China ‘in darkest period’ since Tiananmen: ‘Crimes against humanity – and possibly genocide’


China has possibly committed “genocide” in its treatment of Uighurs and other minority Muslims in its western region of Xinjiang, a bipartisan commission of the U.S. Congress said in a report released on Thursday, Reuters reports. The Congressional-Executive Commission on China (CECC) said new evidence had emerged in the past year that “crimes against humanity – and possibly genocide – are occurring.”

The Communist regime is responsible for the darkest period for human rights since the Tiananmen Square massacre, Human Rights Watch said in its annual report. But 2020 was also the year that world governments found “safety in numbers” to push back on China’s policies of repression, with less fear of retaliation, it added, the Guardian reports:

“The Chinese government’s authoritarianism was on full display in 2020 as it grappled with the deadly coronavirus outbreak first reported in Wuhan,” the report said, describing the initial cover-up of the outbreak by authorities and the punishment of whistleblower doctors including Li Wenliang and journalists such as Zhang Zhan, who reported on the Wuhan lockdown and on surveillance and harassment of virus victims’ families….Worsening persecutions of ethnic minorities in Xinjiang, Inner Mongolia and Tibet, targeting of whistleblowers, the crackdown on Hong Kong and attempts to cover up the coronavirus outbreak were all part of the deteriorating situation under President Xi Jinping.

“This has been the darkest period for human rights in China since the 1989 massacre that ended the Tiananmen Square democracy movement,” the report said.

Opinion turning against China

The world’s leading democracies should form a coalition and devise a “policy tool-kit” to counter Beijing’s human rights abuses at home and its support for authoritarianism overseas, according to the China Research Group of British lawmakers.

“What we’re trying to do is to change China. We’re not trying to cut it off,” Tom Tugendhat, chairman of parliament’s Foreign Affairs Select Committee, told VOA (above). “We’re trying to encourage it to change within a rules-based international system, so that the people of China have the opportunity they deserve and so the rest of the world is not threatened.”

Steve Tsang, director of the China Institute at the University of London’s School of Oriental and African Studies, said it is a battle with global implications.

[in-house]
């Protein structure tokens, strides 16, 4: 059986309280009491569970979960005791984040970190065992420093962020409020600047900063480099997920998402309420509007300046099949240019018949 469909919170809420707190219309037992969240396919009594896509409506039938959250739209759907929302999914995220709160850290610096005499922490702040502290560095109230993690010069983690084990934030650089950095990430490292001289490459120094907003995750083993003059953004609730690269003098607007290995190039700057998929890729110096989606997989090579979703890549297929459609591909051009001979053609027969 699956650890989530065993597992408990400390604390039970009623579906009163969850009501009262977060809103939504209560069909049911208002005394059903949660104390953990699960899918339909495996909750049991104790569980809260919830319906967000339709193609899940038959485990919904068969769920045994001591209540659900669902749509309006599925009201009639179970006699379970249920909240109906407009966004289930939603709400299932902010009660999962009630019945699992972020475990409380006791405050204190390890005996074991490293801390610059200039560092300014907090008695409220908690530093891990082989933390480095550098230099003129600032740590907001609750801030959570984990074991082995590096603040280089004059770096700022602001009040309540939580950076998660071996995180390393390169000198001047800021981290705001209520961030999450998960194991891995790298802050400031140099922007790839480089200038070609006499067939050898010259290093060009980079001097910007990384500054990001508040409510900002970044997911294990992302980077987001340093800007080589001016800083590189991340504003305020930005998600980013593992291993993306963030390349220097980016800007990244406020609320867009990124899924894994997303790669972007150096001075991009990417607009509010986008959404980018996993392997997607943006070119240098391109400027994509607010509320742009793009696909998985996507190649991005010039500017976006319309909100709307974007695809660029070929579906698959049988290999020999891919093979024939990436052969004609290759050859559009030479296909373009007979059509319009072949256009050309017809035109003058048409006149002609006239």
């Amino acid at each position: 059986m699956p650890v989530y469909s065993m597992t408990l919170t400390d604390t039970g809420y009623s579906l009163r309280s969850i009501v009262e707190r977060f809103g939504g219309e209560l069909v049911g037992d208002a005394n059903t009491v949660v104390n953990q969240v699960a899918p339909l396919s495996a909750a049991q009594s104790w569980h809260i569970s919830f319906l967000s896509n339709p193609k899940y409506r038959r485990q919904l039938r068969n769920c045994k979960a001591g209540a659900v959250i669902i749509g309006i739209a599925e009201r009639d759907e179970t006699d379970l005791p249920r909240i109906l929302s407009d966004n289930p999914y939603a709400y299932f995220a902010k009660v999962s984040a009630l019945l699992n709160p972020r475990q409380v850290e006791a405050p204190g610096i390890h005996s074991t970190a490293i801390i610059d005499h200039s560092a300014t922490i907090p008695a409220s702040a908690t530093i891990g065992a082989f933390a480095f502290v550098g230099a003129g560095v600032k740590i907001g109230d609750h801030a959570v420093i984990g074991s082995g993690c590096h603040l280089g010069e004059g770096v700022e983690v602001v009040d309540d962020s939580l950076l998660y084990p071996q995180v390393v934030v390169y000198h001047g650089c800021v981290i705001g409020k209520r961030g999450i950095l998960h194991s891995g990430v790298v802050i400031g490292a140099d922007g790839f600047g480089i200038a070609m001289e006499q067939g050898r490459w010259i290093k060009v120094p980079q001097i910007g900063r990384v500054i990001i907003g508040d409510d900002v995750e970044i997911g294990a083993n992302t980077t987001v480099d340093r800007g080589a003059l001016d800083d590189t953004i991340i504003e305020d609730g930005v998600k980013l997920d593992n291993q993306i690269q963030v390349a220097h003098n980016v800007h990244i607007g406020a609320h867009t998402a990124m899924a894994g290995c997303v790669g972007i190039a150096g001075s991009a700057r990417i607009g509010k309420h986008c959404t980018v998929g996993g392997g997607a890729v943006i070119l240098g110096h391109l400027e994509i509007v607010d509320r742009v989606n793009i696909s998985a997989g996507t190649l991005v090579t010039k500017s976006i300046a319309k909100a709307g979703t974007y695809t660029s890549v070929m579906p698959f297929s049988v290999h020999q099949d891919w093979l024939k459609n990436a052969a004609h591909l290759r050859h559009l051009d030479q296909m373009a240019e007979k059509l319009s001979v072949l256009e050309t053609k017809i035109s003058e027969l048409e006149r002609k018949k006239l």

“China under (Chinese leader) Xi Jinping is interested in exporting and supporting authoritarianism in the world. So, there is a bit of a contest of two different ideas: liberal democracies and Chinese-supported authoritarianism,” Tsang told VOA.

The wind is also blowing against China among the public, reports suggest. In October, 74% of British respondents to a Pew Research survey had a negative view of China, compared to 16% in 2002.

Forbiddens & unsuitables

Western leaders were once excited by China’s new and much-vaunted experiment with rural democracy. It would, they hoped, lead to broader political change, the Economist reports. But the Communist Party is making it clear that the days of dalliance with modest political freedom in villages are over. The biggest effort in decades is under way to make sure the party’s candidates win, unopposed, it adds:

The south-western city of Kunming, for example, has a list of ineligible types called the “seven forbiddens and 15 unsuitables”. Among the forbiddens are “politically two-faced” people. A propaganda video explains this with an illustration of a man dreaming of a protest for freedom and democracy. The unsuitables include those with “strong religious feelings”: a cartoon shows people bowing to a Jesus-like figure.

*U.S. Representative James P. McGovern (D-MA) and U.S. Senator Marco Rubio (R-FL), Chair and Cochair of the bipartisan and bicameral Congressional-Executive Commission on China (CECC), issued the Commission’s 2020 Annual Report on human rights and the rule of law in China. The full report and an executive summary are available for download on the CECC’s website.  A video statement by CECC Chairman McGovern about the 2020 Annual Report is available here.

“Both Congress and the incoming Biden Administration should use the reporting and recommendations contained in this report to hold the Chinese government accountable and more effectively prioritize the promotion of universal human rights and the rule of law in the U.S.-China relationship,” said CECC Chair McGovern.

Dr. Minxin Pei, who explored the influence of China’s totalitarian institutions, such as the Leninist party-state, control of economic “commanding heights,” and a pervasive surveillance system, in the annual Seymour Martin Lipset Lecture on Democracy in the World, has joined the board of the National Endowment for Democracy (NED). 

The CECC report “once again, shows us the terrible human cost of the Party’s unchecked power abuses and why we must find ways to stand with the Chinese people,” said CECC Cochair Rubio.


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